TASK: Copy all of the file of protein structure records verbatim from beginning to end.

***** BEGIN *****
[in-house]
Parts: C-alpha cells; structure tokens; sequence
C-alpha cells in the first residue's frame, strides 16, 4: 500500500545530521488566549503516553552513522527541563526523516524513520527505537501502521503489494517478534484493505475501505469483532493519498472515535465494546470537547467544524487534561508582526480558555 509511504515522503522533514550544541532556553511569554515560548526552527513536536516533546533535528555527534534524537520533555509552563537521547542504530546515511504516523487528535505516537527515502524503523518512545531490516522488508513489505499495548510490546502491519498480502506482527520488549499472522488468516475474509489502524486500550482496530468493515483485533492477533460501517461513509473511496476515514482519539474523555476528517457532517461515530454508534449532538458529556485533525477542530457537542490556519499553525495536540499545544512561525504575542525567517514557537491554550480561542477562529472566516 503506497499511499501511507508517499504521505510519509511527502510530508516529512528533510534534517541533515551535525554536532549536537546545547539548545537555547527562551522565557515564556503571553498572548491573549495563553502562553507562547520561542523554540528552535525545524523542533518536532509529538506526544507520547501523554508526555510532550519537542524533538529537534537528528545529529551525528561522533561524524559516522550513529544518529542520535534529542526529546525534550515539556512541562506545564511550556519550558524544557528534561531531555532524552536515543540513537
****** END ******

[in-house]
Parts: C-alpha cells; structure tokens; sequence
C-alpha cells in the first residue's frame, strides 16, 4: 500500500545530521488566549503516553552513522527541563526523516524513520527505537501502521503489494517478534484493505475501505469483532493519498472515535465494546470537547467544524487534561508582526480558555 509511504515522503522533514550544541532556553511569554515560548526552527513536536516533546533535528555527534534524537520533555509552563537521547542504530546515511504516523487528535505516537527515502524503523518512545531490516522488508513489505499495548510490546502491519498480502506482527520488549499472522488468516475474509489502524486500550482496530468493515483485533492477533460501517461513509473511496476515514482519539474523555476528517457532517461515530454508534449532538458529556485533525477542530457537542490556519499553525495536540499545544512561525504575542525567517514557537491554550480561542477562529472566516 503506497499511499501511507508517499504521505510519509511527502510530508516529512528533510534534517541533515551535525554536532549536537546545547539548545537555547527562551522565557515564556503571553498572548491573549495563553502562553507562547520561542523554540528552535525545524523542533518536532509529538506526544507520547501523554508526555510532550519537542524533538529537534537528528545529529551525528561522533561524524559516522550513529544518529542520535534529542526529546525534550515539556512541562506545564511550556519550558524544557528534561531531555532524552536515543540513537